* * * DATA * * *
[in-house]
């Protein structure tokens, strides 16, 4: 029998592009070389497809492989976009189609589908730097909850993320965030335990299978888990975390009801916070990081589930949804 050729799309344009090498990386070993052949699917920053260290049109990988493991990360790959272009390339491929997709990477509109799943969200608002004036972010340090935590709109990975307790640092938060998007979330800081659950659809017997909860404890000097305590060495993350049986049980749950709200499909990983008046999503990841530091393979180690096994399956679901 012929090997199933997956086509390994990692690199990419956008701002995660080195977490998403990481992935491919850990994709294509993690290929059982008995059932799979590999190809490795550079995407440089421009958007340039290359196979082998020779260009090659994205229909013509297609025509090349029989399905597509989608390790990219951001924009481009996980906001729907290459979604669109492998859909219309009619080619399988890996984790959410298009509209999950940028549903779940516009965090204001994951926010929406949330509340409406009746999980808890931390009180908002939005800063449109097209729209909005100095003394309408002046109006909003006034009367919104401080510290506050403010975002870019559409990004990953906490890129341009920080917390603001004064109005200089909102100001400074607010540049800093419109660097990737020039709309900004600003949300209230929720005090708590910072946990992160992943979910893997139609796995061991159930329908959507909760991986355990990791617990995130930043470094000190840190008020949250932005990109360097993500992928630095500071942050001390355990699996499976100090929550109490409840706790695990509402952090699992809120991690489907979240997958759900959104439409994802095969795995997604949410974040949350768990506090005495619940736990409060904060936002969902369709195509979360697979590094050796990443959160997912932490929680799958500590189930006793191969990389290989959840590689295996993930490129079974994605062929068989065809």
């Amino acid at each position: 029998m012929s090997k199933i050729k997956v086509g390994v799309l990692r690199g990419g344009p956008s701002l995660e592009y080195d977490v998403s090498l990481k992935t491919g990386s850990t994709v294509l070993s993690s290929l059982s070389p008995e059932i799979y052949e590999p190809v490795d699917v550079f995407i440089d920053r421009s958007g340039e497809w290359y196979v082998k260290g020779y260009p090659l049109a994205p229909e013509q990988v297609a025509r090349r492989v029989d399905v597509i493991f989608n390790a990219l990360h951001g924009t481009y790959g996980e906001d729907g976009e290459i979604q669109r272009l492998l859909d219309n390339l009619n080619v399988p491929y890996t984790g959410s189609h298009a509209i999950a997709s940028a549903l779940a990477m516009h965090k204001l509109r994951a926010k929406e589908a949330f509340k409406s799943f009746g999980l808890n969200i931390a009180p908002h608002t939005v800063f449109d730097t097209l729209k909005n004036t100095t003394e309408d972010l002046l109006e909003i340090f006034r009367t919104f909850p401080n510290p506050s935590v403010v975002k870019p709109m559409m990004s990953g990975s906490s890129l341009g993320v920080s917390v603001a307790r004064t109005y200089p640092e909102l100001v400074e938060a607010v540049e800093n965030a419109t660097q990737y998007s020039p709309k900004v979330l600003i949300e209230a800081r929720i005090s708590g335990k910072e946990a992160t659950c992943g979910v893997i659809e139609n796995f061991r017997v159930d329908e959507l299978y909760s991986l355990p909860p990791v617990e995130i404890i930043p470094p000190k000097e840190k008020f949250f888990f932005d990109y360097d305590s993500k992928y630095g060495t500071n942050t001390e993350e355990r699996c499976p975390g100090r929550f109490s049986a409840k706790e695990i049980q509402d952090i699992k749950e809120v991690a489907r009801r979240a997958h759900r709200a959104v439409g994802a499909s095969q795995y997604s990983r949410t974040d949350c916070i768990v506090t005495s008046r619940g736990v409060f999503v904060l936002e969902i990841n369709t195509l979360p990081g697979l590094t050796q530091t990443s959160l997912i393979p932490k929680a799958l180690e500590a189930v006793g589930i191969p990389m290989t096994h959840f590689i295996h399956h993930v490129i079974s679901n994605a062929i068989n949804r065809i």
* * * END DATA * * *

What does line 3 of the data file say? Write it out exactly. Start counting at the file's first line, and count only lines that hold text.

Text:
């Amino acid at each position: 029998m012929s090997k199933i050729k997956v086509g390994v799309l990692r690199g990419g344009p956008s701002l995660e592009y080195d977490v998403s090498l990481k992935t491919g990386s850990t994709v294509l070993s993690s290929l059982s070389p008995e059932i799979y052949e590999p190809v490795d699917v550079f995407i440089d920053r421009s958007g340039e497809w290359y196979v082998k260290g020779y260009p090659l049109a994205p229909e013509q990988v297609a025509r090349r492989v029989d399905v597509i493991f989608n390790a990219l990360h951001g924009t481009y790959g996980e906001d729907g976009e290459i979604q669109r272009l492998l859909d219309n390339l009619n080619v399988p491929y890996t984790g959410s189609h298009a509209i999950a997709s940028a549903l779940a990477m516009h965090k204001l509109r994951a926010k929406e589908a949330f509340k409406s799943f009746g999980l808890n969200i931390a009180p908002h608002t939005v800063f449109d730097t097209l729209k909005n004036t100095t003394e309408d972010l002046l109006e909003i340090f006034r009367t919104f909850p401080n510290p506050s935590v403010v975002k870019p709109m559409m990004s990953g990975s906490s890129l341009g993320v920080s917390v603001a307790r004064t109005y200089p640092e909102l100001v400074e938060a607010v540049e800093n965030a419109t660097q990737y998007s020039p709309k900004v979330l600003i949300e209230a800081r929720i005090s708590g335990k910072e946990a992160t659950c992943g979910v893997i659809e139609n796995f061991r017997v159930d329908e959507l299978y909760s991986l355990p909860p990791v617990e995130i404890i930043p470094p000190k000097e840190k008020f949250f888990f932005d990109y360097d305590s993500k992928y630095g060495t500071n942050t001390e993350e355990r699996c499976p975390g100090r929550f109490s049986a409840k706790e695990i049980q509402d952090i699992k749950e809120v991690a489907r009801r979240a997958h759900r709200a959104v439409g994802a499909s095969q795995y997604s990983r949410t974040d949350c916070i768990v506090t005495s008046r619940g736990v409060f999503v904060l936002e969902i990841n369709t195509l979360p990081g697979l590094t050796q530091t990443s959160l997912i393979p932490k929680a799958l180690e500590a189930v006793g589930i191969p990389m290989t096994h959840f590689i295996h399956h993930v490129i079974s679901n994605a062929i068989n949804r065809i």